Much has already been said regarding the Doctrinal Declaration which Bishop Fellay offered to Rome in April 2012, and no doubt a great deal more will still be said in the weeks ahead. There are more than a few difficulties and pitfalls in the text. This article, as the others before it, does not claim to be definitive or comprehensive, not is it intended to be the final word on the matter. We will for the moment focus on just one problem contained in Bishop Fellay's April 2012 text.
We refer to the first footnote, the reference to which is to be found at the end of Section II, which we believe means in effect that the compromise entailed goes even further than appears at a first glance. It reads:
“ 1. cf. the new Formula for Profession of Faith and Oath of Fidelity for assuming a charge exercised in the
name of the Church, 1989; ”
Since Section II of Bishop Fellay’s April 2012 text consists of only one sentence and begins with the words “We declare that we accept...” it is surely not unreasonable to conclude that the “we accept” also covers the Oath of Fidelity and Profession of Faith mentioned in the footnote. Nothing to the contrary is evident and it is difficult to see how it would make sense any other way.
Let us now turn our consideration to the text of the Oath of Fidelity in question, referred to in the above-quoted footnote. Its full title is: “Oath of Fidelity on Assuming an Office to be Exercised in the Name of the Church”, and as the title suggest, the idea is that it is taken by clerics on appointment to a given office. Whether or not the intention was that the SSPX clergy would have been required to take it, though worrying, is not the point: by including it in paragraph II of his April 2012 ‘Doctrinal Declaration’ which begins with the words “We dclare that we accept...”, Bishop Fellay has signalled and signed to the effect that he, on behalf of the SSPX, accepts the contents of this Oath. The reader who is really interested can find the text of the Profession of Faith and Oath of Fidelity on the Vatican website:
Moreover, from an interview which Archbishop Lefebvre gave to Fideliter in 1989, the same year as the Oath of Fidelity was published, we know that there was a originally a “preamble” to the oath, which came with the Oath and served as its introduction, although it was not strictly speaking part of the Oath itself. According to the Archbishop, it “clearly indicated” that the final part of the text “has been added because of the spirit of the Council.” Unfortunately, this introduction or “preamble” is not easy to find on the Vatican website. No reference to it whatsoever appears on the English page referred to above, indeed, had it not been mentioned by Archbishop Lefebvre, this author might well have been unaware of its existence. It is only visible in Italian and it reads thus:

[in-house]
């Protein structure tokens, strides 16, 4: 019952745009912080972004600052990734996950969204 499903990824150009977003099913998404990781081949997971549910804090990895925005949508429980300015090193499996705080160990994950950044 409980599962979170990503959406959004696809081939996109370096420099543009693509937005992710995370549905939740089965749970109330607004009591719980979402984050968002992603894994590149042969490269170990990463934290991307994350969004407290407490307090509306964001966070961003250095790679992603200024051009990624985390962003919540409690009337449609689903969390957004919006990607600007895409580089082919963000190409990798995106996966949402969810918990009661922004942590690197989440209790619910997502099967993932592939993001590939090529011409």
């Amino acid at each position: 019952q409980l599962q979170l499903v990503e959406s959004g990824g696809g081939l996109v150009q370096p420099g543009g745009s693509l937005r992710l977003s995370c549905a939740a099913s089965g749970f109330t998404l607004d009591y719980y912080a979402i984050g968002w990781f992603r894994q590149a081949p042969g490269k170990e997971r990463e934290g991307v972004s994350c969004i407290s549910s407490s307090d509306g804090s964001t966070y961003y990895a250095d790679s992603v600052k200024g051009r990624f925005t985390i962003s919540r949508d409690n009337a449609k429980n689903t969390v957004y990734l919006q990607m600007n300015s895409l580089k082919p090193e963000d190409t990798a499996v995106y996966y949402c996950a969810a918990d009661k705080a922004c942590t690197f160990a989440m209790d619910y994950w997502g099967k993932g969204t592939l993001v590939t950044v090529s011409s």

“Si è reso necessario, pertanto, provvedere a predisporre i testi atti allo scopo, aggiornandoli con stile e
contenuto più conformi all'insegnamento de l Concilio Vaticano II e de i document i successivi.”
Which this author, though being no expert in Italian, reads as meaning something like this:
“It became necessary therefore to ensure the preparation of the texts with this purpose in mind: that they be
updated in style and content so as to make them more in conformity with Vatican II and later documents.”
It is possible that the above-quoted passage could well have been written by the author of the Oath itself as a sort of introductory explanation. What is clear is that, whichever way one reads it, in the eyes of the men who originally published it in 1989 the Oath of Fidelity is a conciliar text. It is a text which has been designed specifically to be in conformity with Vatican II and all post-conciliar documents.
The text of the actual Oath of Fidelity itself is, thankfully, much easier to locate, being readily available in several languages on the Vatican website. The first paragraph of the Oath of Fidelity is perfectly orthodox being, as the Archbishop says in his Fideliter interview, nothing more than the Nicene Creed. Then follow two paragraphs stating acceptance of everything contained in Scripture or handed down in Tradition, and “everything definitively proposed by the Church regarding teaching on faith and morals.” Again, as the Archbishop says, this in itself is unremarkable and quite acceptable.
The paragraph with which the oath concludes, quoted in our last issue (Recusant 6), is clearly the worst part and reads as follows:
“Moreover, I adhere with religious submission of will and intellect to the teachings which either the Roman
Pontiff or the College of Bishops enunciate when they exercise their authentic Magisterium, even if they do
not intend to proclaim these teachings by a definitive act.”
So far, so good. What follows is what is really interesting and where the reader will wish to pay close attention. As mentioned above, this very same Oath of Fidelity, apparently acceptable to Bishop Fellay and the modern SSPX, has already been dealt with by none other than Archbishop Lefebvre himself. In an interview with Fideliter magazine entitled "One Year after the Consecrations", given in the summer of 1989, Archbishop Lefebvre spoke of what was then a brand new text issued by Cardinal Ratzinger. Because his words are so clear, and because of its importance and relevance, we will here quote the Archbishop at some length, with emphasis in bold added by the author of this article.